While waiting for my appointment with Dr. Boucher, I filled in my time by sending emails and generally being a bit of a pest. Emails went out to the Provincial and Federal Minister’s of Health. To the Chief Medical Officer. To the Dalhousie Infectious Disease Research Alliance (DIDRA). I wanted to ensure that the issue of tick borne diseases was being looked at with the proper amount of concern.
I advised everyone of the various cases that I had come across. I mentioned my particular case. I tried to raise awareness and, hopefully, the level of concern for the issue.
I must give credit where credit is due and note that I received two very detailed letters from the Honourable Leona Aglukkaq, the Federal Minister of Health. One in 2011 in response to the email I directed to her and one in 2013 in response to an email I directed to the Prime Minister. One thing that stood out to me in the letter in 2011 was the line “Lyme disease should be diagnosed clinically with support from, but not total reliance on, serological diagnostic tests.” The letter went on to say “Current guidelines state that laboratory results are not required for a physician to make a clinical diagnosis of Lyme disease and initiate treatment.” This was in 2011! However, the clinical diagnosis appeared to be stymied by our local College of Physicians and Surgeons. I met with Dr. Gus Grant, Registrar and CEO of CPSNS, who advised that he could not “allow” Doctors to clinically diagnose Lyme as there was too much symptom overlap and a misdiagnosis could occur. He noted that there was always a lag time between emerging diseases and the science-based medicine to adequately diagnose and treat. I didn’t want to be one of those waiting for the science-based medicine to catch up so I started an email group of Health care providers and politicians and forwarded whatever new research information I could find! Whether any of them ever reads the information I send, I will probably never know. Certainly, nobody ever gets back to me in response to the various emails that I send.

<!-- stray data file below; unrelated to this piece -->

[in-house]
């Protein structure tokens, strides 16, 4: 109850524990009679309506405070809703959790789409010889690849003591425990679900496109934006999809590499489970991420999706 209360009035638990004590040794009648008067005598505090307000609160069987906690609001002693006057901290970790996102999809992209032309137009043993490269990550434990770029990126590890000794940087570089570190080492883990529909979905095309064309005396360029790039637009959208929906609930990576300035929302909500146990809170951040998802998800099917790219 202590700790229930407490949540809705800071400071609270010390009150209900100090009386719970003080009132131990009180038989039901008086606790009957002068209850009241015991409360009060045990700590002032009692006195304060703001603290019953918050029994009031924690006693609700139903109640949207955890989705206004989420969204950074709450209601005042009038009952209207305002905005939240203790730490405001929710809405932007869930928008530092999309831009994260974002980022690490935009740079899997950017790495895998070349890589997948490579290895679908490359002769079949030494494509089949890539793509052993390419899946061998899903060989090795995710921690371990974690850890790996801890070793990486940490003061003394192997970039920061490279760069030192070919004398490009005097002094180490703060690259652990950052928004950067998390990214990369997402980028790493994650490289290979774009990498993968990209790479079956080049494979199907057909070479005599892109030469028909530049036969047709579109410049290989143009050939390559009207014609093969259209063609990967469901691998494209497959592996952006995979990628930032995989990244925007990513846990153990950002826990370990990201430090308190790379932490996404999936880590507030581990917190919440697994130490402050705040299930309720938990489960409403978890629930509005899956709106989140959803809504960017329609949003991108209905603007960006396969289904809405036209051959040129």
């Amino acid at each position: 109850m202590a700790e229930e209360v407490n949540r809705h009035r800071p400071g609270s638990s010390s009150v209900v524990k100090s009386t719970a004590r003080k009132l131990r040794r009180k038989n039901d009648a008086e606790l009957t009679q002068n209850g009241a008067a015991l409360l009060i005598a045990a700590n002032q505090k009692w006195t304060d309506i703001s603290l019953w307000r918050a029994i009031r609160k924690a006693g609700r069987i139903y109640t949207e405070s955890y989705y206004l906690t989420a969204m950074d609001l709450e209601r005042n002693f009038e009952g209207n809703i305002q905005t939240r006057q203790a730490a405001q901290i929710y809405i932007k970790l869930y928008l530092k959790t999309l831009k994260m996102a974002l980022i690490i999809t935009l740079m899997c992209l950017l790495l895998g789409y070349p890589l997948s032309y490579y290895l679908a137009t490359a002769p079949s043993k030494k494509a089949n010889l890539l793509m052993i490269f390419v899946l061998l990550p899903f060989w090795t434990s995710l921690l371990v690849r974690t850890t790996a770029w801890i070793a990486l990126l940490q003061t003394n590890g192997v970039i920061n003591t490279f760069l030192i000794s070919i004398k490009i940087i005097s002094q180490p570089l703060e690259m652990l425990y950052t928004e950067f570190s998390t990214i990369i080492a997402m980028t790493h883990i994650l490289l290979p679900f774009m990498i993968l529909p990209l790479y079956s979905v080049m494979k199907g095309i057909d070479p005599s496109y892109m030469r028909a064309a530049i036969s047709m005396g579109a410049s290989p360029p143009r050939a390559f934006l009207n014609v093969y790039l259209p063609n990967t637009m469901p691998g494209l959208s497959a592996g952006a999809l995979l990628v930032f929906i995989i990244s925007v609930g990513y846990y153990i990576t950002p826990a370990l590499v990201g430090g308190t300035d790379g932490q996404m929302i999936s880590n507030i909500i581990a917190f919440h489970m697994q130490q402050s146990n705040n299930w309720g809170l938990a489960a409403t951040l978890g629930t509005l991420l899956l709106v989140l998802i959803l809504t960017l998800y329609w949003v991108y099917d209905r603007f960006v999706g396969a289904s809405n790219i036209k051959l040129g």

During all these emails in 2011, I decided to also start up a “Lyme Disease in Nova Scotia” facebook page to create more awareness in the province. After a few people from New Brunswick, PEI and Newfoundland & Labrador “Liked” the page I added “& the Maritime Provinces” to the title. There are now 465 “Likes” with people from all of the Maritime Provinces, but mostly Nova Scotia. Rare? I don’t believe so!
During this email campaign, I was also working on having Dr. Murakami speak in Bedford while in the province on another matter. In my capacity as Chair of the Bedford Residents Association I was working with our local MLA, Kelly Regan, to give the event more “clout”. Dr. Murakami’s presentation in Bedford resulted in over 100 in attendance. He also did a presentation in Mahone Bay which was also well attended. Most of the people at both of these events said that they had dealt with Lyme, thought they might have it, or had a family member dealing with it. Did this mean Lyme wasn’t overly rare in the province? Perhaps.
What was it going to take to elevate the issue in the province?